How Social Factors Affect Diabetes Prevalence Among U.S. Hispanic Subgroups

Early this month, Global Health Aging published an article about the dangers of type 2 diabetes among older Hispanics. The focus will now be on the prevalence of this disease among Hispanics including the impact of age, food habits, urbanization and length of stay in the U.S.

Photo Credit: lucianvenutian
                                                    Photo Credit: lucianvenutian

People of Latino and Hispanic descent are at a high risk of type 2 diabetes and related conditions. In the August 2014 issue of Diabetes Care, a study found that the risk varies a great deal among specific subgroups and even based on other factors like how long they have lived in the United States.

According to the study, the prevalence of diabetes (diagnosed and undiagnosed) among Hispanics and Latinos of all groups was 16.9 percent for men and women compared to 10.2 percent for non-Hispanic whites. Prevalence varied a great deal when looking at subgroups. For example, individuals of Mexican descent had the highest prevalence at 18.3 percent while those of South American descent had the lowest prevalence of 10.2 percent. People of Puerto Rican and Dominican descent had a diabetes prevalence of 18.1 percent and those of Central American descent had a rate of 17.7 percent. More than 13 percent of people with Cuban descent had diabetes. This shows a strong correlation between diabetes and people of Hispanic descent in the United States. Many factors are responsible for the diabetes prevalence including unhealthy eating habits.

In the United States, Houston makes a great case study because of the city’s makeup and close location to Mexico and the Deep South. David Napier of University College London (UCL) states that “People used food as not only a reinforcement of tradition and ritual but also as a way of connecting socially. You’ve moved here from somewhere else, it’s a way to reinforce your identity, it’s a real cultural asset to have, but in a biological sense it’s not the best thing.” Nutrition is complex when tackling diabetes or obesity in Hispanic subgroups. This is why a flexible and targeted approach about healthy eating is necessary for fighting these conditions. Ultimately, the goal is not to get rid of traditional foods, but to find ways to make those foods healthier or introduce better options.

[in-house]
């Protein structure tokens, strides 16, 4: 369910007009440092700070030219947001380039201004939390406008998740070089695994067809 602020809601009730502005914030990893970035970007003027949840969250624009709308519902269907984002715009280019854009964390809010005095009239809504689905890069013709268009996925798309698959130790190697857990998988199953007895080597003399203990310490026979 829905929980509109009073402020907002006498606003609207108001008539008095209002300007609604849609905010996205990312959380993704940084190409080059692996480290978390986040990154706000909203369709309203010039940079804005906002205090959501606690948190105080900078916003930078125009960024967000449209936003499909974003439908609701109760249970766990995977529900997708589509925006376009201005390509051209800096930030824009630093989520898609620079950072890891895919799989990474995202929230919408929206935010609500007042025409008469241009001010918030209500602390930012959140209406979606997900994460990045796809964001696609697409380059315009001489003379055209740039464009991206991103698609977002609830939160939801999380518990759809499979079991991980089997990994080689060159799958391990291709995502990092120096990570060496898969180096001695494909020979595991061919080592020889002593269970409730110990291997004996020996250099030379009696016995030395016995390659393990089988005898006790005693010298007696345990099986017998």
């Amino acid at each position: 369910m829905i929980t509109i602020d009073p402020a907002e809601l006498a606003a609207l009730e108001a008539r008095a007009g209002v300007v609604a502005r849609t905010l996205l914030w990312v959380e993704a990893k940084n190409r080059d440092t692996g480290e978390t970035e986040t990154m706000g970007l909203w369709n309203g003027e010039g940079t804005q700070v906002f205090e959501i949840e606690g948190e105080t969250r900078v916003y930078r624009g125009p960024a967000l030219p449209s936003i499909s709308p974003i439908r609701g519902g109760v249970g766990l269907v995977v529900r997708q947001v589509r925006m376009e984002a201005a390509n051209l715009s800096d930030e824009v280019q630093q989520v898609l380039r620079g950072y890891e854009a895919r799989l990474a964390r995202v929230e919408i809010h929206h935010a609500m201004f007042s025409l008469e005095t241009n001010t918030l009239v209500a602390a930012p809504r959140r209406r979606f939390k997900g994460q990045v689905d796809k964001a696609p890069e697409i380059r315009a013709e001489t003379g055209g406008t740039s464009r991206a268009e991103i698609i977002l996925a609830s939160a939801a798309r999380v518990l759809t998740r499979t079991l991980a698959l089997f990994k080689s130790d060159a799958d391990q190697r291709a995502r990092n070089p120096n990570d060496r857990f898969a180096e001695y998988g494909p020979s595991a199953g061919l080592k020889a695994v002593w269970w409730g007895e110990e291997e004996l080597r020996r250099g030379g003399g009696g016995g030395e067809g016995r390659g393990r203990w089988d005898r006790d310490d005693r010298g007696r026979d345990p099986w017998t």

Other factors contributing to the diabetes prevalence include age, urbanization and length of stay in the U.S. The study published by Diabetes Care stated that diabetes rates increased significantly with age to 50 percent among Hispanic and Latino women by the age of 70 and 44 percent for men between ages 70 and 74. The study also reported that the longer someone lived in the U.S., the more likely they were to develop type 2 diabetes. Moreover, urban areas of Venezuela, Chile and Argentina are experiencing rising diabetes rates partly to traffic, crowded living conditions, air pollution, and a more sedentary lifestyle, according to a report by the Center for Strategic and International Studies.

Type 2 diabetes is a serious global concern. Society needs to tackle the disease on all fronts because the consequences can be fatal. It is important to raise awareness of the complications and hope that medical professionals find new ways to reduce the burden of diabetes.

Sophie Okolo is the Founder and Editor-in-Chief of Global Health Aging.

Parul Patel, DPM is the lead physician of Infinity Foot and Ankle, a podiatry practice with three locations in Texas. She has more than 11 years of experience in podiatric medicine. Dr. Patel specializes in podiatric care such as diabetic podiatry, preventative care and surgical podiatry.

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